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Re: Fog light operation

Robert, while I may not live in the boondocks, I have to drive through them to
get anywhere. I concur that the lights may help by aiding peripheral vision, but
I try not to overdrive my lights and I am old enough and experienced enough to
know my night driving limits. My eyes, not to mention my reaction times, are
nowhere near what they were 30 years ago, and it often unnerves me to do things
I once did without thinking, like driving fast in heavy LA or SF traffic. Just
getting there now seems just as important as getting there as fast as possible
once was. I do occasionally like to get out there and practice my corner
entry/exit skills, however, on some of the local twisties. I'm not that old!
This is not meant as a reflection on anyone's driving skills or habits, just an
admission that I'm not the driver I once was, and a warning that it's coming to
you all, sooner or later. Cars sure are better though.

Robert Myers wrote:

> True, John, the DOT dictates a variety of things.  It's also true that in
> many states speed limits of 55 or perhaps 65 mph are inflicted on the
> populace.  DOT or state law or whatever doesn't necessarily guarantee that
> the decision is right, merely legal.  I suspect that DOT regulators may
> have been rejects from Team Doorhandle.  :-)
> I agree that high beams and/or driving lights negate the fog/snow advantage
> of fog lights.
> Now, let's go for a night time drive (no fog, no snow) in darkest central
> WV and just see how much added advantage you get from your fog lights even
> with high beams *and* driving lights.  They greatly improve peripheral
> vision, especially when the roads are wet.  Properly aimed, fog lights are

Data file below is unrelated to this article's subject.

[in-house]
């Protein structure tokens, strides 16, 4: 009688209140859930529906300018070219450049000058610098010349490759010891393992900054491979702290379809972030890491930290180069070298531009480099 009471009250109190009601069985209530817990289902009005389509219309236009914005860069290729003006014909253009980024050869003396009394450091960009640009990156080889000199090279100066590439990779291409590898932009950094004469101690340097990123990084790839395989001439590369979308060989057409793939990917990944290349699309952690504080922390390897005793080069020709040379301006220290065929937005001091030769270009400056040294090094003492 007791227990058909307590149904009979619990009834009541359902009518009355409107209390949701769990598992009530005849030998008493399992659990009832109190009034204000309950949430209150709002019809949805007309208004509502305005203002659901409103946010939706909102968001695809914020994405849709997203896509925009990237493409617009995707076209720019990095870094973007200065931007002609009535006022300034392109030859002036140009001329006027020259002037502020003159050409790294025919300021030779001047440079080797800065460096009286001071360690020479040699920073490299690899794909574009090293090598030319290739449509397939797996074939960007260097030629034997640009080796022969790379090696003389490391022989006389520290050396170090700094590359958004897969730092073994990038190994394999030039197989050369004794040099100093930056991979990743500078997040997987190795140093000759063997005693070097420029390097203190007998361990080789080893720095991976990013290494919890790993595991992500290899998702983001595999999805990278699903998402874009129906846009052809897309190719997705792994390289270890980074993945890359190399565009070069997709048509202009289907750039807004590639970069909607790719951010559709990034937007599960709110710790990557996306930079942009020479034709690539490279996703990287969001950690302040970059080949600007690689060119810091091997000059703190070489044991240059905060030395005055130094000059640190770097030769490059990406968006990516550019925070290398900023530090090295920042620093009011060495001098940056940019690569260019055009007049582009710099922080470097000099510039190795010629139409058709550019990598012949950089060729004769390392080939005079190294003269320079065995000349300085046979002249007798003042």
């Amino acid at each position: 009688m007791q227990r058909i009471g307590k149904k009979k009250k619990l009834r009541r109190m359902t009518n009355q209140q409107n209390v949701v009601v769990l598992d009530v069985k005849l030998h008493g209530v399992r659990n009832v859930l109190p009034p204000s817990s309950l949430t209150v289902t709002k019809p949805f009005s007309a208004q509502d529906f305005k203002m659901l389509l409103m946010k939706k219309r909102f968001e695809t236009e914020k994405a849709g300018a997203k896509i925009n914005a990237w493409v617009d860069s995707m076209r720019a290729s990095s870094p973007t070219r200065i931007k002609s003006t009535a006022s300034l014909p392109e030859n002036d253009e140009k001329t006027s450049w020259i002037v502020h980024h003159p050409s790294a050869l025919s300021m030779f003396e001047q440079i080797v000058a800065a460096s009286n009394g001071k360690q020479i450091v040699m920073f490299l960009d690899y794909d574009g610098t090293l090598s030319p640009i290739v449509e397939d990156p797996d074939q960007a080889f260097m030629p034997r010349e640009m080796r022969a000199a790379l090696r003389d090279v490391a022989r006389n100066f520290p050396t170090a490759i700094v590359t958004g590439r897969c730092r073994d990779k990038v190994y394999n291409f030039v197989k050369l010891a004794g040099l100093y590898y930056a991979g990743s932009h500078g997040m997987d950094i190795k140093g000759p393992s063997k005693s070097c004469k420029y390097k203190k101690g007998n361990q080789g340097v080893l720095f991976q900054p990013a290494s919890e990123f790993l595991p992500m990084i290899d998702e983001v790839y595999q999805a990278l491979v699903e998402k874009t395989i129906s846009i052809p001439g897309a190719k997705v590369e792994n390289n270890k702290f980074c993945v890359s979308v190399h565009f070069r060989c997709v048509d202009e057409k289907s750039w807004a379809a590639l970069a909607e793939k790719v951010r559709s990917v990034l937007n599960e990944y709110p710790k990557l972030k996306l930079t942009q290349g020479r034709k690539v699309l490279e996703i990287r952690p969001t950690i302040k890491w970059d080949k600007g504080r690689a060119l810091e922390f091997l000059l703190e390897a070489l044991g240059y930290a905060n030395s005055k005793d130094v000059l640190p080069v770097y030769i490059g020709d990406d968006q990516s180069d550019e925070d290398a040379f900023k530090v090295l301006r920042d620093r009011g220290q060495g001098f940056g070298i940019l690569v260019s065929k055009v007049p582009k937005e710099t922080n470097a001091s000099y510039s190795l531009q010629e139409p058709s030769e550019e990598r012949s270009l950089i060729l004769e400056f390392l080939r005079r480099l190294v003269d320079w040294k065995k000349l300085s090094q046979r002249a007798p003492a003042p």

> no threat or even discomfort to oncoming drivers.  (That same statement
> about driving lights cannot be made - at least not with a straight face.)
> Fog lights can and do (at least in my case) help in the detection and
> identification of an on-rushing Bambi or other critter.  BTDT *many* times.
> I will concede that use of fog lights under most city driving conditions is
> a buncha, uh, stuff.  But get out in the boondocks and take a drive.  You
> will be amazed how much help they can be under so-called "normal" conditions
> At 10:29 AM 10/16/98 -0700, you wrote:
> >Good morning! In many states fog lights may ONLY operate with the low
> >beams, never with the high beams. It is my guess that it may be a DOT
> >mandate As a practical matter, the benefits of properly installed and
> >adjusted fog lights would be cancelled out by the operation of the high
> >beams, which would be reflected back into your eyes by the very fog you
> >were trying to penetrate. I, too, am irritated by the "Look at me, I've
> >got fog lights so I must , by definition be cool" syndrome, seen often
> >in the Marina Del Rey area of Los Angeles, where none of the poseurs
> >drive in the fog. At least you always know there's a BMW behind you.
> >John
> >
> >
> >
> ___
>    Bob
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